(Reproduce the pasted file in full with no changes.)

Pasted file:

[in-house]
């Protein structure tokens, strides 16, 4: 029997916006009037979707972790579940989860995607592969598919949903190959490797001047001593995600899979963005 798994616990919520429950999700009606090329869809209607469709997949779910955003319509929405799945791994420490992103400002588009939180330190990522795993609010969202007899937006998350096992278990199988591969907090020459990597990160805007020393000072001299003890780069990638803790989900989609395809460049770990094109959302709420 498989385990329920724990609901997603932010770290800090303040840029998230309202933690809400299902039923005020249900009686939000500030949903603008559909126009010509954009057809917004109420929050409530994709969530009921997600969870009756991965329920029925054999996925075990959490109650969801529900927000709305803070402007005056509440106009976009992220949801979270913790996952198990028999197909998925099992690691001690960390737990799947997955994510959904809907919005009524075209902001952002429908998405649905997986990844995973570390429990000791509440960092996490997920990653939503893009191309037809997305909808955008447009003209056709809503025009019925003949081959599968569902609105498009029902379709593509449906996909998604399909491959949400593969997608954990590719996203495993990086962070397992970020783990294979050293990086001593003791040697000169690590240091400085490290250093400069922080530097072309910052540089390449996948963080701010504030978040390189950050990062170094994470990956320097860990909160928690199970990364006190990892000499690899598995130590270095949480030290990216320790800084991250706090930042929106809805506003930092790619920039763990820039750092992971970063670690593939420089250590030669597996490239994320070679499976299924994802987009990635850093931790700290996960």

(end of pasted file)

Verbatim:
[in-house]
């Protein structure tokens, strides 16, 4: 029997916006009037979707972790579940989860995607592969598919949903190959490797001047001593995600899979963005 798994616990919520429950999700009606090329869809209607469709997949779910955003319509929405799945791994420490992103400002588009939180330190990522795993609010969202007899937006998350096992278990199988591969907090020459990597990160805007020393000072001299003890780069990638803790989900989609395809460049770990094109959302709420 498989385990329920724990609901997603932010770290800090303040840029998230309202933690809400299902039923005020249900009686939000500030949903603008559909126009010509954009057809917004109420929050409530994709969530009921997600969870009756991965329920029925054999996925075990959490109650969801529900927000709305803070402007005056509440106009976009992220949801979270913790996952198990028999197909998925099992690691001690960390737990799947997955994510959904809907919005009524075209902001952002429908998405649905997986990844995973570390429990000791509440960092996490997920990653939503893009191309037809997305909808955008447009003209056709809503025009019925003949081959599968569902609105498009029902379709593509449906996909998604399909491959949400593969997608954990590719996203495993990086962070397992970020783990294979050293990086001593003791040697000169690590240091400085490290250093400069922080530097072309910052540089390449996948963080701010504030978040390189950050990062170094994470990956320097860990909160928690199970990364006190990892000499690899598995130590270095949480030290990216320790800084991250706090930042929106809805506003930092790619920039763990820039750092992971970063670690593939420089250590030669597996490239994320070679499976299924994802987009990635850093931790700290996960």